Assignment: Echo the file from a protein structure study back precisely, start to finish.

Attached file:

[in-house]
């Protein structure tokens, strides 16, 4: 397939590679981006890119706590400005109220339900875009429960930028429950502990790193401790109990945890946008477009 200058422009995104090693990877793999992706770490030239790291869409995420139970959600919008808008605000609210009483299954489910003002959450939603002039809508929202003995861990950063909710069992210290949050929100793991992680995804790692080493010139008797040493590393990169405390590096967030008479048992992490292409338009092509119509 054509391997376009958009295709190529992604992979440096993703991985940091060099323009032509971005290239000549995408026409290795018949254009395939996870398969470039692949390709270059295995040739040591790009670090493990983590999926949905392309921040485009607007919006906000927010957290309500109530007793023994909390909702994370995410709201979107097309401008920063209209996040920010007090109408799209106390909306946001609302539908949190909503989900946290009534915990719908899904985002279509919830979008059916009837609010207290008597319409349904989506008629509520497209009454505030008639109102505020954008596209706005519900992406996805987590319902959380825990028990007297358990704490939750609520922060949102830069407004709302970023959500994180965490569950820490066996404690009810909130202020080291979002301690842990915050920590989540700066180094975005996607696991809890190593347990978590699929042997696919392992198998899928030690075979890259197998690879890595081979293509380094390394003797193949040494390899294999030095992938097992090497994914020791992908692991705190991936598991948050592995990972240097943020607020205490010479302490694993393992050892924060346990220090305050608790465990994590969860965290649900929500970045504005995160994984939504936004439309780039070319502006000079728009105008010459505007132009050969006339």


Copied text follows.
[in-house]
């Protein structure tokens, strides 16, 4: 397939590679981006890119706590400005109220339900875009429960930028429950502990790193401790109990945890946008477009 200058422009995104090693990877793999992706770490030239790291869409995420139970959600919008808008605000609210009483299954489910003002959450939603002039809508929202003995861990950063909710069992210290949050929100793991992680995804790692080493010139008797040493590393990169405390590096967030008479048992992490292409338009092509119509 054509391997376009958009295709190529992604992979440096993703991985940091060099323009032509971005290239000549995408026409290795018949254009395939996870398969470039692949390709270059295995040739040591790009670090493990983590999926949905392309921040485009607007919006906000927010957290309500109530007793023994909390909702994370995410709201979107097309401008920063209209996040920010007090109408799209106390909306946001609302539908949190909503989900946290009534915990719908899904985002279509919830979008059916009837609010207290008597319409349904989506008629509520497209009454505030008639109102505020954008596209706005519900992406996805987590319902959380825990028990007297358990704490939750609520922060949102830069407004709302970023959500994180965490569950820490066996404690009810909130202020080291979002301690842990915050920590989540700066180094975005996607696991809890190593347990978590699929042997696919392992198998899928030690075979890259197998690879890595081979293509380094390394003797193949040494390899294999030095992938097992090497994914020791992908692991705190991936598991948050592995990972240097943020607020205490010479302490694993393992050892924060346990220090305050608790465990994590969860965290649900929500970045504005995160994984939504936004439309780039070319502006000079728009105008010459505007132009050969006339």